The 'Wales' and the 'Belgium' as Units of Measurement
Created | Updated Jan 20, 2007
The United Kingdom used to be a superpower. Hard as it may be to believe, this small island used to control half the world through the British Empire, and later through a Commonwealth of Nations.
Living on this small island meant that the inhabitants had a distorted sense of scale, believing the world to be much smaller than it actually was. A scale of measurement was needed; a way of comparing the world to something recognisable. Choice by consensus decided that the Wales should be the standard to use.
Wales has, for decades, been used in the UK as a standard of measurement, not just of land mass but also of population, annual rain fall, tourist numbers and exports. Every large country's size was measured in 'Wales'es. Popular media, like radio and television have used the 'Wales', mainly in news reports.
The Americans have invaded Vietnam. This country in south east Asia is 14 times the size of Wales.
The Falklands have been invaded! These disputed islands, half the size of Wales, have been sought after by the Argentine government for decades.
Meteorologists have also used the Wales as a unit of measurement.
Today the islands of Hawaii have received more rain than falls on Wales in a year. Local streets became rivers. Residents were evacuated from their homes by boat.
Wales measures roughly 225km from north to south and between 60 and 160km from west to its east, where it has a border with England, making it the perfect size for comparing it to other nations. Its area is approximately 20,000km2.
The 'Wales' has also been used to measure much larger objects, like Near Earth Asteroids.
After entering the European Union, British switched, on the whole, to using metric units of measurement.
The 'Belgium' is the European standard of measurement now. It has almost completely eliminated the usage of the 'Wales' in this respect. Belgium is about 1½ times the size of Wales, approximately 30,000 km2.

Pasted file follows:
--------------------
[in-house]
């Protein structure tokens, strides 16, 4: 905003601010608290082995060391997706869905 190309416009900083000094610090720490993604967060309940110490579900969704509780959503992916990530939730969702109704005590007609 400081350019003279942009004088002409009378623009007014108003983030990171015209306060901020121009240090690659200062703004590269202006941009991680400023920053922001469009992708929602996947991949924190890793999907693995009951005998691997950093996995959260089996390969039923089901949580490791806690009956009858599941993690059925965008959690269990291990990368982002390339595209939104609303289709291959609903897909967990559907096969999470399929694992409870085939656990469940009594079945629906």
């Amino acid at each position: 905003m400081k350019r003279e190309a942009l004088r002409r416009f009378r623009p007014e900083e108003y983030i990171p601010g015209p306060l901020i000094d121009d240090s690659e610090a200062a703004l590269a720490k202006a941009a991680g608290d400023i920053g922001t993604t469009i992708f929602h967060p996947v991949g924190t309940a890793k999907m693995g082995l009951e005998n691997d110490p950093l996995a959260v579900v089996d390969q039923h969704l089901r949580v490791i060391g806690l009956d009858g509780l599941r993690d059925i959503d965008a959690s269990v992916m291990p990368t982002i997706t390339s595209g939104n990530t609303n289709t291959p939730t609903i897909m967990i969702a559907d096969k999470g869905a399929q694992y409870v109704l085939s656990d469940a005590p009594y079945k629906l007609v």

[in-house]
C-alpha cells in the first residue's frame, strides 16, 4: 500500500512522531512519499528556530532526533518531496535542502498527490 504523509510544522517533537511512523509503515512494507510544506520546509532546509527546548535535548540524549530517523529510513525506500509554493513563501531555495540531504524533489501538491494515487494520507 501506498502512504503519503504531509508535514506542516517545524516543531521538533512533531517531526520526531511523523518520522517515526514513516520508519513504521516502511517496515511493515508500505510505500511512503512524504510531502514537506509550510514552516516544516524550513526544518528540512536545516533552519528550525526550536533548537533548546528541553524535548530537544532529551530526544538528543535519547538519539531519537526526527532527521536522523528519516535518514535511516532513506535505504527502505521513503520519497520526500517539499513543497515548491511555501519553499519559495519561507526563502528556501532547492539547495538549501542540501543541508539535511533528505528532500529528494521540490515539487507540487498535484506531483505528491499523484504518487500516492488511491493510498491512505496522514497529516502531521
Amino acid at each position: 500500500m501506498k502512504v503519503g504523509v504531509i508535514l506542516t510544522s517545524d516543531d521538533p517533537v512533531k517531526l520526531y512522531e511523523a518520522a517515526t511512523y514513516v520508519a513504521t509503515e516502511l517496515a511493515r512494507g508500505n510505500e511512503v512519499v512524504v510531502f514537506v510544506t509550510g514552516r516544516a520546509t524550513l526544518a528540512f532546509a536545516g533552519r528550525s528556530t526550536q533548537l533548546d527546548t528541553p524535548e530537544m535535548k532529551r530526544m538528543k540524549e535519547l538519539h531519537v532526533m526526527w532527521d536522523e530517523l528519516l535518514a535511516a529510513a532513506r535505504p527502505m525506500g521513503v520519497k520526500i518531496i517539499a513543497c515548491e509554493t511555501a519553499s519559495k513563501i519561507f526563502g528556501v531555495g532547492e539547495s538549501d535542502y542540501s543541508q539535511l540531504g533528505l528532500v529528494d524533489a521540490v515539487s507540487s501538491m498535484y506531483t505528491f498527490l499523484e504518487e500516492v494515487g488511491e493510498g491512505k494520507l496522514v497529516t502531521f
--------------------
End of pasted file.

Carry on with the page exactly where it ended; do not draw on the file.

The 'Belgium' first started to be used in the early 1990s, as the British public realised there was a whole European market available to them, with the UK taking its place in the newly renamed EU.
Since introduction the 'Belgium' has expanded into other areas of comparison. Common factors of countries to be compared using it are:
- Gross Domestic Products (GDPs)
- Population sizes
- CO2 emissions
- Cars per capita
- Land use
- The public transport budget of Belgium with other countries
The American version of the 'Wales' is usually the 'Rhode Island', although, being a diverse people, they also use other land areas as a baseline for comparisons. These include:
- Long Island
- New York
- The Contiguous United States1
- Manhattan Island (usually only to describe asteroids)
Some people say that there's a fine line between being diverse and being greedy.
To a lesser degree the 'Three Mile Island' is also used, but usually to compare radioactive fallout. The 1979 meltdown at the Three Mile Island (TMI) nuclear plant was the closest that the US has come to a nuclear disaster.
The Canadians use many different parts of the world in their comparisons, instead of regularly using just one area. Parts of Canada itself used for comparisons include:
- Prince Edward Island [PEI] - a province
- New Brunswick - a province
- Nova Scotia - a province
- Baffin Island - an island, part of Nunavut, a territory
- Manitoulin Island - the world's largest lake island, part of the province of Ontario
- The Queen Charlotte Islands - an archipelago, part of the province of British Columbia
- Newfoundland - the only island portion of the province of Newfoundland and Labrador, a former independent British Colony
The Australians use the 'New South Wales' (NSW) and the 'Victoria'. However, the comparison is now how many times a country would fit into NSW or Victoria. For smaller descriptions, the 'Tasmania' is used. They also like to remind the British that Australia is 52 times the size of the UK. The response given is usually a reminder them that Australia is roughly 52 times drier.
Every country has its own version of the 'Wales' or the 'Belgium'. It is needed to help explain the size of foreign countries and is a useful technique, as most people listening can then get an idea of the size of the area being described.
It's not clear how the French or the Americans deal with using their entire country for comparisons. It's unlikely that the majority of the population have travelled across the entire country; perhaps they were just better at geography?